In 1971, Boyd and colleagues31 described a new technique of slanting the insertions of medial and lateral rectus muscles for recessions or resections in A and V patterns without overaction of vertically acting muscles. In V esotropia, the medial rectus muscles were recessed more inferiorly than superiorly, and in A esotropia, more superiorly than inferiorly. In V exotropia, the lateral rectus muscles were recessed more superiorly than inferiorly, and in A exotropia, more inferiorly than superiorly. The same technique was recommended for resections. The benefits included fewer induced torsional effects and less technical difficulty than with vertical transpositions. Except for papers by Biedner and Rothkoff32 and Ohba and Nakagawa,33 the literature remains sparse and this technique has not been generally accepted.
HORIZONTAL TRANSPOSITION OF VERTICAL RECTUS MUSCLES
Horizontal transposition of the vertical rectus muscles to correct the A and V patterns was first advocated by Miller.29 The adduction component of the vertical rectus muscles is enhanced or lessened, respectively, by transpositioning their insertions nasally or temporally, thus altering the effective moment of force of the contracting muscle relative to the rotation center of the globe. The change in horizontal alignment during downgaze is maximal with horizontal transposition of the inferior rectus muscles, and the upgaze is maximally affected with surgery on the superior rectus muscles. For example, to decrease excessive convergence in downgaze, as encountered in ET-V, the insertions of the inferior rectus muscles are transpositioned temporally. The directions for the horizontal transposition of the vertical rectus muscles to improve the A and V patterns are listed in Table 3. The usual quantity of horizontal transposition is half the width of the tendon; this does not interfere with the vertical duction of the operated vertical rectus muscle. The horizontal deviation in the primary position remains relatively unaltered by the horizontal transposition of the vertical rectus muscles; therefore, surgery on the horizontal muscles is also required and may be done at this time. Although transposition of the vertical rectus muscles received an adequate trial by many surgeons, its general abandonment as a method of treating A and V patterns resulted from its relative ineffectiveness.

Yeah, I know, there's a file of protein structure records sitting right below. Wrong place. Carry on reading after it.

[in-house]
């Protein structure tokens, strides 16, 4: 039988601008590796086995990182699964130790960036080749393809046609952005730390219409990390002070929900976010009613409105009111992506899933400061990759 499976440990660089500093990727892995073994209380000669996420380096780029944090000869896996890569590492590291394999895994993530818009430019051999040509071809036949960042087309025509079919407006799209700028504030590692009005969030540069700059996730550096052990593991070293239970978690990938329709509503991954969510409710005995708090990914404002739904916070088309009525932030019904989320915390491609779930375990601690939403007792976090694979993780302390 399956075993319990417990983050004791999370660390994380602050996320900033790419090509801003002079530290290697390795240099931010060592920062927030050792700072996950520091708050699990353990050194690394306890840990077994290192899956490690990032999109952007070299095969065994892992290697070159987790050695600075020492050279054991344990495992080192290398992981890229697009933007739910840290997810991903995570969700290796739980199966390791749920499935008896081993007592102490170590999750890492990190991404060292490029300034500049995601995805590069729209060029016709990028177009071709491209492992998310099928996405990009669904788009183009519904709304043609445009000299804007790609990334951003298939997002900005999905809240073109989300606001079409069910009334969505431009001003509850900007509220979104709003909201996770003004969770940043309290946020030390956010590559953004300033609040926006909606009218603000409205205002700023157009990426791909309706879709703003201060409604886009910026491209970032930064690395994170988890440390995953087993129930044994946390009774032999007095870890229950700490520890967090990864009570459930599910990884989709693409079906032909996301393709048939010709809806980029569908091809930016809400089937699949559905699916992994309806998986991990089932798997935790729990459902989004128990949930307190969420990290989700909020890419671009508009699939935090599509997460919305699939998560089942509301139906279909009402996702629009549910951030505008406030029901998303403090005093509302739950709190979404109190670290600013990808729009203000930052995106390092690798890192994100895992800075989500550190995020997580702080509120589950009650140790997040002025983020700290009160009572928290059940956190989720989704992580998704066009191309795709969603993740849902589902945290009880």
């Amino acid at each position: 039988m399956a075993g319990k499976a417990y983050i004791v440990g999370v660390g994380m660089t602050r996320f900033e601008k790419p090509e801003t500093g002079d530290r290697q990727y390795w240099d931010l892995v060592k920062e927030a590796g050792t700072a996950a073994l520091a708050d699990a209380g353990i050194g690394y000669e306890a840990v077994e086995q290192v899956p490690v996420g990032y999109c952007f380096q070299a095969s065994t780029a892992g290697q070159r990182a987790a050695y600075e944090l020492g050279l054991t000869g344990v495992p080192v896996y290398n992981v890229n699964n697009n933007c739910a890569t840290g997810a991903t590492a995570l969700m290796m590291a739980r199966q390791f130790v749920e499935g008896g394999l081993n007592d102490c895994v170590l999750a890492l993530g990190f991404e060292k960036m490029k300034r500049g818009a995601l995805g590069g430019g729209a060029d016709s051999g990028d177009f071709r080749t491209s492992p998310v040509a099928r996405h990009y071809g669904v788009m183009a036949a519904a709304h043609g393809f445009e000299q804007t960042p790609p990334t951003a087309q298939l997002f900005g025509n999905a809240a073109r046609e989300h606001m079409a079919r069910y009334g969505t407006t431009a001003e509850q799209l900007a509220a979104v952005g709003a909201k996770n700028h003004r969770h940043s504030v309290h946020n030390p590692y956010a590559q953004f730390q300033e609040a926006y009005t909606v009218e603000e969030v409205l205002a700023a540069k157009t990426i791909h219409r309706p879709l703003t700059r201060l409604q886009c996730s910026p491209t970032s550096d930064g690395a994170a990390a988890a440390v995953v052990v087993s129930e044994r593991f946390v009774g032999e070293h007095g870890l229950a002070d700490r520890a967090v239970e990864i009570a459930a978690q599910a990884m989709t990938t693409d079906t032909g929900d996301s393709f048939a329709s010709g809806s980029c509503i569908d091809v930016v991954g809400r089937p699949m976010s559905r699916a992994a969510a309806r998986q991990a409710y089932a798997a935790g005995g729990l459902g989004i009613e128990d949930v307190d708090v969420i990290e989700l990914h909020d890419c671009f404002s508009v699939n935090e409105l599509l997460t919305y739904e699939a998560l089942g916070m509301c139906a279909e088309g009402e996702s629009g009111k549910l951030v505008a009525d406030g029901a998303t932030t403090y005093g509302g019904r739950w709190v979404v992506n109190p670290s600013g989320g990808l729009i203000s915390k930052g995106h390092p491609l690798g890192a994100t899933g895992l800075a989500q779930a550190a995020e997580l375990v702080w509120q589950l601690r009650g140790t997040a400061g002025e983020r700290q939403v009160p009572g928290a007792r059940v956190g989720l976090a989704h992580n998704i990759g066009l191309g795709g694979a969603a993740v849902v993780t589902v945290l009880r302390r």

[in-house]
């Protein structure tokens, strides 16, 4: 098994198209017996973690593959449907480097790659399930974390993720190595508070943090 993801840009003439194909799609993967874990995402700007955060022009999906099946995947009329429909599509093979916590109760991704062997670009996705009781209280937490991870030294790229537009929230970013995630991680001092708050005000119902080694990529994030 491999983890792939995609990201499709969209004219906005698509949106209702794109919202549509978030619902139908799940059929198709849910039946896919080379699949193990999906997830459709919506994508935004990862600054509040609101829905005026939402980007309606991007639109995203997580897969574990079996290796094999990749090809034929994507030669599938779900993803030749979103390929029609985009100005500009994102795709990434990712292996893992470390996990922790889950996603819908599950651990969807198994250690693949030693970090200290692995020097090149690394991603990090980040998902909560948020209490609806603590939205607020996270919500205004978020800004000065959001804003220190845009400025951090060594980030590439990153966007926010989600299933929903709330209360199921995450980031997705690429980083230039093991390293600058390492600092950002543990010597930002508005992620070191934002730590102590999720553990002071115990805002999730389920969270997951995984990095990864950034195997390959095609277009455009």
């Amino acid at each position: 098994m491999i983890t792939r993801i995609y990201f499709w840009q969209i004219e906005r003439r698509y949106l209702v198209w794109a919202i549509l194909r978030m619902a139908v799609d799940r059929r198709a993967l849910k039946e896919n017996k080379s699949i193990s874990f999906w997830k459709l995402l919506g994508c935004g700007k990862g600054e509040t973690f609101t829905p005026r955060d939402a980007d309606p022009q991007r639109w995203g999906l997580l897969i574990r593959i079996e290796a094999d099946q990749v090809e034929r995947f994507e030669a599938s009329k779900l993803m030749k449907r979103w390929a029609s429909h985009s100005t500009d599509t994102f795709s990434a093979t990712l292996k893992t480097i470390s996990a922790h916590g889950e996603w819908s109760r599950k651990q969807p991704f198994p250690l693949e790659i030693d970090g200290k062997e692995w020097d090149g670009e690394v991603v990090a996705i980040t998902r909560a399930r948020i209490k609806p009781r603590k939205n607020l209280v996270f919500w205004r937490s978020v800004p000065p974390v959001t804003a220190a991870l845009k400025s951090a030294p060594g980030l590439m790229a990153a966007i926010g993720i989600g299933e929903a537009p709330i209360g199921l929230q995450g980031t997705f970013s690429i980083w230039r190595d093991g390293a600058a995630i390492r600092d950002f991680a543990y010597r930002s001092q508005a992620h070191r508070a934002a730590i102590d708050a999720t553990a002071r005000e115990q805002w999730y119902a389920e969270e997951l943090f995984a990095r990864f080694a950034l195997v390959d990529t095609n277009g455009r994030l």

IROU, inferior rectus muscle of both eyes; SROU, superior rectus muscle of both eyes; XT, exotropia; ET, esotropia.
WEAKENING OR STRENGTHENING OBLIQUE MUSCLES
Weakening or strengthening oblique muscles is used by most surgeons to improve the A and V patterns. The rationale for this surgery stems from the secondary abducting action of these muscles; this action is classically considered to be present minimally in the primary position for both inferior and superior oblique muscles. The inferior oblique muscles become stronger abductors in upgaze than in downgaze, and the superior oblique muscles become stronger abductors in downgaze than in upgaze. Consequently, the V pattern is improved either by weakening the inferior oblique muscles or by strengthening the superior oblique tendons; the opposite is done for the A pattern (Table 4). Because weakening procedures on the oblique muscles consistently improve the A and V patterns, they have great popularity. However, the weakening procedures are indicated only for overacting oblique muscles; this overacting may be lacking in A and V patterns. Weakening normal oblique muscles produces an underaction easily detectable in version testing; this is obviously an undesirable result.